Bad Salzhausen - source of life
The history of the hotel is closely linked to that of the spa town of Bad Salzhausen.
Bad Salzhausen was first mentioned in a deed from 1187. It all began with the salt springs, which were certainly known at this time. However, the first official mention of these was in 1446. The first person to turn salt extraction to an economic enterprise was Ludwig Knott. He had two saltpans and 3 employees.
Salt extraction experience a boom under Roland Krug. He received the land from the Hessian Landgrave as a fief in 1593. Five generations of this family lived from salt extraction. An important name in the history of Salzhausen is Johann Wilhelm Langsdorff. This salt expert made major expansions to Salzhausen. Graduation houses were built and energy production perfected.
Langsdorff had a waterwheel built on the Nidda, 1.7 km away. The energy generated by this waterwheel was transmitted to Salzhausen using a rod system. The remains of this facility, described as rod art, can be found in the Kurpark in Bad Salzhausen.
By the beginning of the nineteenth century, salt extraction in Salzhausen was barely profitable. At the same time, the famous chemist, Justus von Liebig discovered the healing power of the salt springs. Salzhausen became a spa town. More and more people came to the tranquil little spa town for reasons of energy and health.
The historic building, the regular three-storey central block, was built by Georg Moller in 1826 and is the most famous spa building to have been built by Moller in Hesse.
The side pavilions were added by Georg Moller in 1835 and were joined to the main building with arcades. The fine exterior architectural details include the grating and the friezes; the inside of the building has been completely changed.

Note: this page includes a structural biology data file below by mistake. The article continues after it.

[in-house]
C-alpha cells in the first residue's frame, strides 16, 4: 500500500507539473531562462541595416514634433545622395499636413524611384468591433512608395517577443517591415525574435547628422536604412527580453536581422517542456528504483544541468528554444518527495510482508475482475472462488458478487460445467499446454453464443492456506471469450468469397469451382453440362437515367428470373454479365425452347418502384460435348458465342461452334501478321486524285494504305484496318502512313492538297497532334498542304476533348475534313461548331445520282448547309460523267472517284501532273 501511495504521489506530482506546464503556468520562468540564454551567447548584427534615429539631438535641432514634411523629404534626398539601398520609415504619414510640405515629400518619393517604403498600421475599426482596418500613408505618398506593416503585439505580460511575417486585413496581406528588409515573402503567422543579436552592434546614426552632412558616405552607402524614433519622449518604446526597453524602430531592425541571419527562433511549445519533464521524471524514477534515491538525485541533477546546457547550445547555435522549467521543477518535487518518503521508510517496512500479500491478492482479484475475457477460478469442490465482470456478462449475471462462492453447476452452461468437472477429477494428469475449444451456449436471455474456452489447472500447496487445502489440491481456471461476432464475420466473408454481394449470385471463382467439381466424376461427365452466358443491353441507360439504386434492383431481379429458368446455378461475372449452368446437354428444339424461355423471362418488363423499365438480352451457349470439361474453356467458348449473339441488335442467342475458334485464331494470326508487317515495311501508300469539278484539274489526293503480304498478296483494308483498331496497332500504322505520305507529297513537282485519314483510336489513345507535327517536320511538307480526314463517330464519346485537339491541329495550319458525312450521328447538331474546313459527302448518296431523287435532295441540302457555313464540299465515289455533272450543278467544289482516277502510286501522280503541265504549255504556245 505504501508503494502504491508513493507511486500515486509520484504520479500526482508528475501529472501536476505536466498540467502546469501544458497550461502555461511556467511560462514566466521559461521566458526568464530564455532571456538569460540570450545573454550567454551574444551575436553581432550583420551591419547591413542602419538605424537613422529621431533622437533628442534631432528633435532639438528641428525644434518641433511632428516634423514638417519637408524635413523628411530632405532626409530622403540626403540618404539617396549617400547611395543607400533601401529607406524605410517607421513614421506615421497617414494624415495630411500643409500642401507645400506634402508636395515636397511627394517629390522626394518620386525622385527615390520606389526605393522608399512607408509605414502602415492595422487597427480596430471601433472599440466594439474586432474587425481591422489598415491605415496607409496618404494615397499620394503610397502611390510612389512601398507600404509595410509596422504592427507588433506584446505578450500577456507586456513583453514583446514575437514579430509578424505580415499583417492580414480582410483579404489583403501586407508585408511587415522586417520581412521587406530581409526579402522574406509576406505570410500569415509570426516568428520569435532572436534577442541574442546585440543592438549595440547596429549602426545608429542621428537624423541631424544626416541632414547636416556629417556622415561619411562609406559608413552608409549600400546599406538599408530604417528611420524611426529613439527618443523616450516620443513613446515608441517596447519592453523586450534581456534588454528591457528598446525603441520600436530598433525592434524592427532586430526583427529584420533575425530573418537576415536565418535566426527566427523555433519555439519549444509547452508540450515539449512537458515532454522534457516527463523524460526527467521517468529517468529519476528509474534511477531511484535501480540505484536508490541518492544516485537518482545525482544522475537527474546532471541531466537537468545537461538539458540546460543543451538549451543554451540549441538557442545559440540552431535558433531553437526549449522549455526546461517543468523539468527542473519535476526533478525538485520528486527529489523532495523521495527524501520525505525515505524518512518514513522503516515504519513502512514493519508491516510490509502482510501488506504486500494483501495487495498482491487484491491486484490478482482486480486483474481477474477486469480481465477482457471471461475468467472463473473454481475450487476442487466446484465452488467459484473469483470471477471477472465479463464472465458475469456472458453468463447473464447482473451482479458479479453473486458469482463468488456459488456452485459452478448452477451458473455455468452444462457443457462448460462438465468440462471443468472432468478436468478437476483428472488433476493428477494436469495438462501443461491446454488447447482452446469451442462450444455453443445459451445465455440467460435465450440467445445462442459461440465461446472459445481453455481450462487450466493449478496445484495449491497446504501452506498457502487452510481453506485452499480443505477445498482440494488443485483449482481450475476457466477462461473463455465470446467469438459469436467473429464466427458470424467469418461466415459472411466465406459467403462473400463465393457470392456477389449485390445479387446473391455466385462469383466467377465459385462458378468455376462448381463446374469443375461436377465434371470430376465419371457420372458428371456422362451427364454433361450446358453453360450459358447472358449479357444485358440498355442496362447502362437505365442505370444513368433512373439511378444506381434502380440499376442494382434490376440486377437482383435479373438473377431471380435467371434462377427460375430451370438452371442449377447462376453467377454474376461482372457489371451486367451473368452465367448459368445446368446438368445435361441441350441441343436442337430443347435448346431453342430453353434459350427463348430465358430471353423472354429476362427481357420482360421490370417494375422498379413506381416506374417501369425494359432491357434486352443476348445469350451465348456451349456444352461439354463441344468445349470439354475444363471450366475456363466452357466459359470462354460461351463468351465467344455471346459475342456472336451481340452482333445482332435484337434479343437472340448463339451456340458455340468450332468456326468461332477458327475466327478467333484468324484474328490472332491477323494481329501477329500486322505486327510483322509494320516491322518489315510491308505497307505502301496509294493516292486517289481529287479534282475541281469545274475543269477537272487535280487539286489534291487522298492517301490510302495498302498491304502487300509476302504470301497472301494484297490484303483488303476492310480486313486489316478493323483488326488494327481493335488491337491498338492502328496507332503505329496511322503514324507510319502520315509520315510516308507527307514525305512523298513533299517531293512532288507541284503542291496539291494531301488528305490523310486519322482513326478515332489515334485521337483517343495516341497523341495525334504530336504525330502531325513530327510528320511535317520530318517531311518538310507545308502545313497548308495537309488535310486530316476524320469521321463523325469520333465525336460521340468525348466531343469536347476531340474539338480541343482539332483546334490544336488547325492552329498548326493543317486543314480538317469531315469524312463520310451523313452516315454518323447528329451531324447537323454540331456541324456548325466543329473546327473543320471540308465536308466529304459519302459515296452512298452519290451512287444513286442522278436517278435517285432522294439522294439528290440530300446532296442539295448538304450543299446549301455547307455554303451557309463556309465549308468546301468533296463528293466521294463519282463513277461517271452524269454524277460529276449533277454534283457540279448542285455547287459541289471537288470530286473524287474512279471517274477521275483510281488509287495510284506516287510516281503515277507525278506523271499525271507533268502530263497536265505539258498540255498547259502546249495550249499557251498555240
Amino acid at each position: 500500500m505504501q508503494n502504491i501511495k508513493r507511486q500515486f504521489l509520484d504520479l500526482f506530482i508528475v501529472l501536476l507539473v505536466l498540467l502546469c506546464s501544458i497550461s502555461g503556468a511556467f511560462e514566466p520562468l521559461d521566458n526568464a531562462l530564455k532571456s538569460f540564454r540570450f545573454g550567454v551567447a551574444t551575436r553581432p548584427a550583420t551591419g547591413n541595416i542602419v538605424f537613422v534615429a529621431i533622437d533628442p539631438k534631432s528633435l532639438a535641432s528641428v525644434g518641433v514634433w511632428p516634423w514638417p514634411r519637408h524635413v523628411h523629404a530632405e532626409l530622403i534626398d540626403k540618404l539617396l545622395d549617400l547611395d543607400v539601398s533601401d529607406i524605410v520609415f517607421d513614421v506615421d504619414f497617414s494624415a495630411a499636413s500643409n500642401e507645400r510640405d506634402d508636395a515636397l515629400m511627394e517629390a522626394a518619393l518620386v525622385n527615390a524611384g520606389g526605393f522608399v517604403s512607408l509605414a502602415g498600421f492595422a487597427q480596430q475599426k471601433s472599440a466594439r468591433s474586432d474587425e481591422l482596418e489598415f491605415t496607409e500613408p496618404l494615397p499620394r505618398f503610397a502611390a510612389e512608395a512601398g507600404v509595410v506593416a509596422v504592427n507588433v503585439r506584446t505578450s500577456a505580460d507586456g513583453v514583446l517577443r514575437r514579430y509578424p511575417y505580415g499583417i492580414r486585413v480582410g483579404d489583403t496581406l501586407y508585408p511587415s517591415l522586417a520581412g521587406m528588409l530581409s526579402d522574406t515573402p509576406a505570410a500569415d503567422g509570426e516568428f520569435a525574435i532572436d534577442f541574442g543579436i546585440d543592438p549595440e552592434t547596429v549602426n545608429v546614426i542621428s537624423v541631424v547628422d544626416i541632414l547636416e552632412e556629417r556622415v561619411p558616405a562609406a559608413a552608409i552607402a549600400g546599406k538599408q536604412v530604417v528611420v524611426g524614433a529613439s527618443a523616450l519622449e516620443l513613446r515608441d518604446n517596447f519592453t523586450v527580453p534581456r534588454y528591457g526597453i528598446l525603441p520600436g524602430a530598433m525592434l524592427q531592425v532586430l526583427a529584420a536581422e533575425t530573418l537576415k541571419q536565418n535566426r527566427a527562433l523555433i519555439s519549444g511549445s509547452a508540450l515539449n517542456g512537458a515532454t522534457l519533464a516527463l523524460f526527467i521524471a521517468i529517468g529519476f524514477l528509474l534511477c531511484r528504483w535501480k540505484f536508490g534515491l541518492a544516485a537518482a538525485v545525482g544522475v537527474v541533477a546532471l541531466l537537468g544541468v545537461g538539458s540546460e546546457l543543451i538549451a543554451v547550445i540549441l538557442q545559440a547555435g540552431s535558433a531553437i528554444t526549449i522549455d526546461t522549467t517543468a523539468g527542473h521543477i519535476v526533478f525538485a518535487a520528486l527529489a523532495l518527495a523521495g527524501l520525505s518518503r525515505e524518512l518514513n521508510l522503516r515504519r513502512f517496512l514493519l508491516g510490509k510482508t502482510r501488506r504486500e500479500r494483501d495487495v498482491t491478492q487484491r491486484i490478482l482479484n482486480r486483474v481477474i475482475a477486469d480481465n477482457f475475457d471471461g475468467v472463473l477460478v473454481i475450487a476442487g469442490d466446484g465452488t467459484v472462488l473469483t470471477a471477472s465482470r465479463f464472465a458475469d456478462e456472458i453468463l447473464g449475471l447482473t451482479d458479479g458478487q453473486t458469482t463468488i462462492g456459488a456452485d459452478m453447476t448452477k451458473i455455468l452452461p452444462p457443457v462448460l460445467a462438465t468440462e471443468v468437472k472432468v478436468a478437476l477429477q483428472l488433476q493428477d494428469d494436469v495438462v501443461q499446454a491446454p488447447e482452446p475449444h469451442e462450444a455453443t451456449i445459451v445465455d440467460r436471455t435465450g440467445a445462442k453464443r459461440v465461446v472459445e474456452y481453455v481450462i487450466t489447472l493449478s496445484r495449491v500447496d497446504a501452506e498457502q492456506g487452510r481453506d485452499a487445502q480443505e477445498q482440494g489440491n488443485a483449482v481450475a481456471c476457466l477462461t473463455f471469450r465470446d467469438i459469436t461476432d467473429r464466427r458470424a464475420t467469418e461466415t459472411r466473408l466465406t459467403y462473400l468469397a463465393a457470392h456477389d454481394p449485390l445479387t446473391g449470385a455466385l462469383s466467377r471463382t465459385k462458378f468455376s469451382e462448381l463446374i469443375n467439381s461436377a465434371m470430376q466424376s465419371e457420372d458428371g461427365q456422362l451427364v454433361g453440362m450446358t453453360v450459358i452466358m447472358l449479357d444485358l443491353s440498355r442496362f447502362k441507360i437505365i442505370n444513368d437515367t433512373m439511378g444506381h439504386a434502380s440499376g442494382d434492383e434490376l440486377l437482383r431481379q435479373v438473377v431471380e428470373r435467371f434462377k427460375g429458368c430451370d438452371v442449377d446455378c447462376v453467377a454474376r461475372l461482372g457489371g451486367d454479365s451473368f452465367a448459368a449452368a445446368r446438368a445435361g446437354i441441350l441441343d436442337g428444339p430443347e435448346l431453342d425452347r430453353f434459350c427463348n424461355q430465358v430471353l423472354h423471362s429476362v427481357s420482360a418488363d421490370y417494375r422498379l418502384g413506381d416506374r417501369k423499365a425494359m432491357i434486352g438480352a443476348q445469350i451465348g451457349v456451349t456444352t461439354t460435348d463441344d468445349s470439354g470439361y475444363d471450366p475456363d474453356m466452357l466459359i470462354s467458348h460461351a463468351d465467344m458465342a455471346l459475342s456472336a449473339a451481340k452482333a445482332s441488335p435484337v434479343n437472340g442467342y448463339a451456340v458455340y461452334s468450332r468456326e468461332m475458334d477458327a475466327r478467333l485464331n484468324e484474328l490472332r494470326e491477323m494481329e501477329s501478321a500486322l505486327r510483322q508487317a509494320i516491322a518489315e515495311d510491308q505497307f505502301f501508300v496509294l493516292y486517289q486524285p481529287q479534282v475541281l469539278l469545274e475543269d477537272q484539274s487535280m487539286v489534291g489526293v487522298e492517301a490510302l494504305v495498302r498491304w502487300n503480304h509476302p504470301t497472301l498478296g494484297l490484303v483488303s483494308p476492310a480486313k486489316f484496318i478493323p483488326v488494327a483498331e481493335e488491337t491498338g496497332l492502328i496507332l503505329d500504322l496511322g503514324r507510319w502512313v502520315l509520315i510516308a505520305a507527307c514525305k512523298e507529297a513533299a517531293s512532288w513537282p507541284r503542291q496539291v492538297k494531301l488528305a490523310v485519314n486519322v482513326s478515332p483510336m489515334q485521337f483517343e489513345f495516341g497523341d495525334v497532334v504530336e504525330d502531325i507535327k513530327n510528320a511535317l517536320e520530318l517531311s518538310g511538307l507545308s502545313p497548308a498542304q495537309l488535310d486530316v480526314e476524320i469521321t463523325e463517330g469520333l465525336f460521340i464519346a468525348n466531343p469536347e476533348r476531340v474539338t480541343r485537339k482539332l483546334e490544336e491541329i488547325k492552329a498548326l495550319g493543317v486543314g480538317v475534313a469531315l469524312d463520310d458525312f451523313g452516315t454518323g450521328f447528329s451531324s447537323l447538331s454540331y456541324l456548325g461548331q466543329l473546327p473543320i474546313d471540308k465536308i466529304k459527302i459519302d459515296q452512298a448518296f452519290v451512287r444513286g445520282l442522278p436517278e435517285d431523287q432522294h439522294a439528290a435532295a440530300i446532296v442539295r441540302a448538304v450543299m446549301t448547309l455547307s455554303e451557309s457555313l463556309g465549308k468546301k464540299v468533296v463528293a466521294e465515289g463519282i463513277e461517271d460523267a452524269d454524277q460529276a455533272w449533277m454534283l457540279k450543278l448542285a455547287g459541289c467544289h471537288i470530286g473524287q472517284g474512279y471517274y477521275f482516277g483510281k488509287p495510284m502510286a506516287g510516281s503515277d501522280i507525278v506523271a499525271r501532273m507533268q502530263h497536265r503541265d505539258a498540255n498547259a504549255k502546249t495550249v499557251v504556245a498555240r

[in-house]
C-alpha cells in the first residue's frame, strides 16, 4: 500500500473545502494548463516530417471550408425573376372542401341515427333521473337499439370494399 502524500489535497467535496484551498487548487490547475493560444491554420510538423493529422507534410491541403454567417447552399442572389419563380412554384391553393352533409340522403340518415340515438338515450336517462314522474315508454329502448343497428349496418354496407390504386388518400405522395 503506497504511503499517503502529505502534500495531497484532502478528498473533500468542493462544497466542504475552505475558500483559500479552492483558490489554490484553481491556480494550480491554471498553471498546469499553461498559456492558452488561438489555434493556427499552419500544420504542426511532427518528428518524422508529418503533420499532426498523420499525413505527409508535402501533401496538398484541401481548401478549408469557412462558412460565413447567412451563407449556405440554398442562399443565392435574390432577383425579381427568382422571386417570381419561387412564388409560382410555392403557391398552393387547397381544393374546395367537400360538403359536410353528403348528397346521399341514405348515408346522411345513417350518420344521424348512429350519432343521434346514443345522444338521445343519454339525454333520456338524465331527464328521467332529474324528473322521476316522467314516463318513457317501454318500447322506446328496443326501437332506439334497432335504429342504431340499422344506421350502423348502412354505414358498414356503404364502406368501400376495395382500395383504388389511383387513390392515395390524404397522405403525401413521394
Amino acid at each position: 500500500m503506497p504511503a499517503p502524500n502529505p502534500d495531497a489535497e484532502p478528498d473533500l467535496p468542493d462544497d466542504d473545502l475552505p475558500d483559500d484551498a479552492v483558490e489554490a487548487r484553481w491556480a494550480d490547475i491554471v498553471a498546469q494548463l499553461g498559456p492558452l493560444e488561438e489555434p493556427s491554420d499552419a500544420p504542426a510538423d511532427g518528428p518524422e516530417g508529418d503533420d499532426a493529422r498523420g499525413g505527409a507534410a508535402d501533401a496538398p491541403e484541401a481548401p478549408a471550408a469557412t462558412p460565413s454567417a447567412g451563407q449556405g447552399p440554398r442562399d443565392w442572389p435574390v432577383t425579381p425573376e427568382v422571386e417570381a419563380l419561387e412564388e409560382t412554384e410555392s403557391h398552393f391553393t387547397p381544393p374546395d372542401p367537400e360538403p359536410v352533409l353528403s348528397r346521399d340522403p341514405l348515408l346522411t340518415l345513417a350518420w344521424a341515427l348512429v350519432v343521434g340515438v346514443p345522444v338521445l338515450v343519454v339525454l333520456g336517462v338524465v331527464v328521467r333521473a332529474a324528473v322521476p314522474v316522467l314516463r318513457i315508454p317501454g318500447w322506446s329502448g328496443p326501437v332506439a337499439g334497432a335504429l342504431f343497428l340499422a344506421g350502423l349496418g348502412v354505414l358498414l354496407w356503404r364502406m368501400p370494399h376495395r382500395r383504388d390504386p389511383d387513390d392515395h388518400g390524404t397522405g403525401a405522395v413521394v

The Kurpark is 52 hectares and around 185 years old. With its wealth of old trees and many botanical treasures, the park is one of the most beautiful of its kind. Bad Salzhausen really has two parks. The oldest park was created between 1824 and 1826 with the construction of the Kurhaus spa building. It stretches as far as the railway line in a northwesterly direction and as far as the Kurallee in a southeasterly direction. In the lower part of the Upper Kurpark is the Kurhaus and in the middle, standing between the trees (some of which are over 200 years old) is the Parksaal.
This park was designed by Bindernagel, a surveyor and landscape gardener from Friedberg. The meadows on the other side of the Kurstraße were still being used for agricultural purposes in the fifties. But because all the spas are in this area, another Kurpark was created during this period.
The terms saltworks and graduation room are often confused. A room in which salt concentration is achieved by saline flowing over blackthorn twigs is known as a graduation room. The same facility for salt extraction is called a saltworks. A graduation room can be part of a saltworks. In 1820 there were six graduation rooms in Bad Salzhausen.